- Internationalization Guide
Internet2 Shibboleth UI Repositories
- TIER Shibboleth Ui code repository
- TIER Docker Container Packaging for Shibboleth UI
Here is the top-level README from the TIER Shibboleth Ui code repository. Note that to be sure you are viewing the latest such version of it, you should go to the TIER Shibboleth Ui code repository linked to above.
For more information, see
- Java 8 (note that ONLY Java 8 is supported at this time)
There are currently 2 ways to run the application:
- As an executable
- deployed in a Java Servlet 3.0 container
Note that some features require encoded slashes in the URL. In tomcat (which is embedded in the war), this can be allowed with:
In Apache HTTPD, you'll need something like:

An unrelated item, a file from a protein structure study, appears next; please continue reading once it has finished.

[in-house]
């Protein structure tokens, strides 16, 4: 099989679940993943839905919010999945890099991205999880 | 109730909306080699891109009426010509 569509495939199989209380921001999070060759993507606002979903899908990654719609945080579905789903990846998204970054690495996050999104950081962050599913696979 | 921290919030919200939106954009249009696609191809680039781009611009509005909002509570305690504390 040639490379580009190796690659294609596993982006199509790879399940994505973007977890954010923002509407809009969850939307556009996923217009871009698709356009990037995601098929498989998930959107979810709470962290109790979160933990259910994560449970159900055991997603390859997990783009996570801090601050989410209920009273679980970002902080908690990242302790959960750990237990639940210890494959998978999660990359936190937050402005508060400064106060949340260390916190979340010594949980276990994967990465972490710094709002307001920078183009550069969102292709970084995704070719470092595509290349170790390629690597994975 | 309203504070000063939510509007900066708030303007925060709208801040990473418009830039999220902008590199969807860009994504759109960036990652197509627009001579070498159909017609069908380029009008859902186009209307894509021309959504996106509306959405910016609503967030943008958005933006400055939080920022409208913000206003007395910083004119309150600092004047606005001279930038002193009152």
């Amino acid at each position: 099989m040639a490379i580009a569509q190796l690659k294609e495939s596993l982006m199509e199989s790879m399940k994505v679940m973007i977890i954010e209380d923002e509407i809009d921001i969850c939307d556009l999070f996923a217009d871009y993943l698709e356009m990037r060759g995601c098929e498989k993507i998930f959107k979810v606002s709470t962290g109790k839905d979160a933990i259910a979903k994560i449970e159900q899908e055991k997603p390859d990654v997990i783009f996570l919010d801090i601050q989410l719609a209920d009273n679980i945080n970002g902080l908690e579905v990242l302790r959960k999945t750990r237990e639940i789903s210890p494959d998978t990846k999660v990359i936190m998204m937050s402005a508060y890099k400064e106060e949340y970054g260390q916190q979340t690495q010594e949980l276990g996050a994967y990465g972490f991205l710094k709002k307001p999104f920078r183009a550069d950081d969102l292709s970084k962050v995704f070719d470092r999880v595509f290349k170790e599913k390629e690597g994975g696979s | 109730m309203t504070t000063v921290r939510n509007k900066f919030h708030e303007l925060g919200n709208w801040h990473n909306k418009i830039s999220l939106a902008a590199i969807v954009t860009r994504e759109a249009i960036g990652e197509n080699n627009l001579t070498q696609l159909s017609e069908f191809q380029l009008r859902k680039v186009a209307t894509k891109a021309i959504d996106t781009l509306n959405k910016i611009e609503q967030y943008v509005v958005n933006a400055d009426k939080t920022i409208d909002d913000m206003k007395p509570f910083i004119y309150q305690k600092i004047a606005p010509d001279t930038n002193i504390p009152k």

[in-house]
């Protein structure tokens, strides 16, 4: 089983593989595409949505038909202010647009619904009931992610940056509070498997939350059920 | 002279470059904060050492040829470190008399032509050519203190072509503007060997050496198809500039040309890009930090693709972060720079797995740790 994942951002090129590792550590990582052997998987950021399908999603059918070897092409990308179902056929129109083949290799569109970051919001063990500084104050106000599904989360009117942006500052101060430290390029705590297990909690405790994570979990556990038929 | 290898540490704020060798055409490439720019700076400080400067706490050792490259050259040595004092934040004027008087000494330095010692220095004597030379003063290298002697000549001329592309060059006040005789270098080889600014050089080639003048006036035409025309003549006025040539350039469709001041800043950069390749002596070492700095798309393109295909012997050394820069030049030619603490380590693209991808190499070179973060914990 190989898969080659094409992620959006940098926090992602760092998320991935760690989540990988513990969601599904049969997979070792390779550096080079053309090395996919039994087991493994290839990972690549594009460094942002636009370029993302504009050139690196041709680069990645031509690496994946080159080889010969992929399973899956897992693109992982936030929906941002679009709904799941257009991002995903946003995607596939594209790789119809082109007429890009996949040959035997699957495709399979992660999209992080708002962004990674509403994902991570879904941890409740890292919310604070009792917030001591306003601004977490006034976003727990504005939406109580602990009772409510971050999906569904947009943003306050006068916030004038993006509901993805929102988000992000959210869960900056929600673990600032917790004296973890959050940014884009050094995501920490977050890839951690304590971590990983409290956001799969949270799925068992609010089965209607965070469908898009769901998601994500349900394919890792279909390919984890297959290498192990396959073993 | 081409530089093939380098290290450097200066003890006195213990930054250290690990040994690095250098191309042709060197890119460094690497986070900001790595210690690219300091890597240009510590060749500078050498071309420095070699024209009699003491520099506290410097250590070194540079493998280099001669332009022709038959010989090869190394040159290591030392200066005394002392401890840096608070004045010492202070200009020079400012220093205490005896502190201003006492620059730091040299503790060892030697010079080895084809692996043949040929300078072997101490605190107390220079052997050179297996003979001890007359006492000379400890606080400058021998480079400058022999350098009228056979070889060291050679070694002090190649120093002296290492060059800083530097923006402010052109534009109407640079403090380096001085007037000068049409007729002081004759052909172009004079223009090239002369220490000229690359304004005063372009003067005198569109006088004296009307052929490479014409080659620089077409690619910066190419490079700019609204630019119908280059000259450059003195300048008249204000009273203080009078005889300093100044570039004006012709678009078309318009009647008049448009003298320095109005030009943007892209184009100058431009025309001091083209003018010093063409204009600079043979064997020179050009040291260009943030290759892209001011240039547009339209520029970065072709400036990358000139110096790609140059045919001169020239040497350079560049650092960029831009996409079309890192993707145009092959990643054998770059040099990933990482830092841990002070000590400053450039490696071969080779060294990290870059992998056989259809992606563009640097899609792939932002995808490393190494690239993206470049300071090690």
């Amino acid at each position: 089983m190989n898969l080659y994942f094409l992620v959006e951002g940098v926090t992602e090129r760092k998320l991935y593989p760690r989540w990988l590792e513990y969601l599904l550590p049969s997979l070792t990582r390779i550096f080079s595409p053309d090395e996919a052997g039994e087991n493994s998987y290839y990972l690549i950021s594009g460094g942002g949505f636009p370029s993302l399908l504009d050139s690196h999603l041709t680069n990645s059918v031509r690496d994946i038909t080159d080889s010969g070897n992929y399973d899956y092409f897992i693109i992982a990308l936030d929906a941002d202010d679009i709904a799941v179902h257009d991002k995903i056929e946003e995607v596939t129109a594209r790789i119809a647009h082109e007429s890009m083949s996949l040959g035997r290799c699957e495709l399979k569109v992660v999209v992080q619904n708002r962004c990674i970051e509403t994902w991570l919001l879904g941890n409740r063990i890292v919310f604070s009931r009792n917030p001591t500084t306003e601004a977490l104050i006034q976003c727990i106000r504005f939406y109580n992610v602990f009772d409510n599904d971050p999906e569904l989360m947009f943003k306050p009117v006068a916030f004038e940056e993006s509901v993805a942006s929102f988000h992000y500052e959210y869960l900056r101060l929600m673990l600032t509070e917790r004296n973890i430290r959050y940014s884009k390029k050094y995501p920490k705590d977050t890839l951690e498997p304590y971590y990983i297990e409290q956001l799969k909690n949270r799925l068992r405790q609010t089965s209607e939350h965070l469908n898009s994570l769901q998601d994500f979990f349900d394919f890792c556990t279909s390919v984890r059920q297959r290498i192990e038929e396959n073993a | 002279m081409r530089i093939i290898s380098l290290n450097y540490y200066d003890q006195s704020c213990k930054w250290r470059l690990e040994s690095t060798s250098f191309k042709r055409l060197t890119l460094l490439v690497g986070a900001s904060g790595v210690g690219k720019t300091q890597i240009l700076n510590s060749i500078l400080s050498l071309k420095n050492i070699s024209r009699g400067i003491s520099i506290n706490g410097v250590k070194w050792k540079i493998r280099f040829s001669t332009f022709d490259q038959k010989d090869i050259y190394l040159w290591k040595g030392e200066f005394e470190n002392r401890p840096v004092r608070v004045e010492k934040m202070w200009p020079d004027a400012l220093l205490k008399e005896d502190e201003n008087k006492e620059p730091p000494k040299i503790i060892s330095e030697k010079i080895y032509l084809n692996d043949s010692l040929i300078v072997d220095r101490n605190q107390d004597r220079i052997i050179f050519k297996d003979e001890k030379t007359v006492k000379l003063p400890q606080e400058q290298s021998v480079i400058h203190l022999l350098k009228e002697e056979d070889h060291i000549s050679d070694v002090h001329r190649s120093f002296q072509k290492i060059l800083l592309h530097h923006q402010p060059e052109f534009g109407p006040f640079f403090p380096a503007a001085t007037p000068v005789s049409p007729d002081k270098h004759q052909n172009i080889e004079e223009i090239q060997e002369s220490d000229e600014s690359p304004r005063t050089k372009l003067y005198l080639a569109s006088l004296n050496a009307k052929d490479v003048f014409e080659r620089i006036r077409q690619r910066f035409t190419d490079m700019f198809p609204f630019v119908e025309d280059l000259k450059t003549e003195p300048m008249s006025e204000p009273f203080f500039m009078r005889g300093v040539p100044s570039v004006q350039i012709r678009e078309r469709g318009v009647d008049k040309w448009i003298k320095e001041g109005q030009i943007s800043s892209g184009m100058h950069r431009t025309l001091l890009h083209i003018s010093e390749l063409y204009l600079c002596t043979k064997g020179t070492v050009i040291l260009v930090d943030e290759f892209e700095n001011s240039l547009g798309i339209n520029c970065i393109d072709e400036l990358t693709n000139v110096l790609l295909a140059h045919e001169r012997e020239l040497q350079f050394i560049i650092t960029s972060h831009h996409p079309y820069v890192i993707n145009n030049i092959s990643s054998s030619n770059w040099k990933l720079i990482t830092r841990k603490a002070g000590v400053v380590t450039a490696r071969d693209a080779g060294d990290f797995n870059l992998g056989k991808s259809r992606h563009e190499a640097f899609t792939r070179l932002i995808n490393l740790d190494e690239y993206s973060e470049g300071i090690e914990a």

Running as an executable
java -jar shibui.war
For complete information on overriding default configuration, see [https://docs.spring.io/spring-boot/docs/current/reference/html/boot-features-external-config.html].
Deploying as a WAR
The application can be deployed as a WAR file in a Java Servlet 3.0 container. Currently, the application must be run in the root context.
To override default configuration, see [https://docs.spring.io/spring-boot/docs/current/reference/html/boot-features-external-config.html]. The easiest way to do this in a servlet container is through the use of system properties
Currently, the application is wired with very simple authentication. A password for the user
user can be set with the
shibui.default-password property. If none is set, a default password will be generated and logged:
This is a reflection of the default
application.properties file included in the distribution. Note that lines beginning with
# are commented out.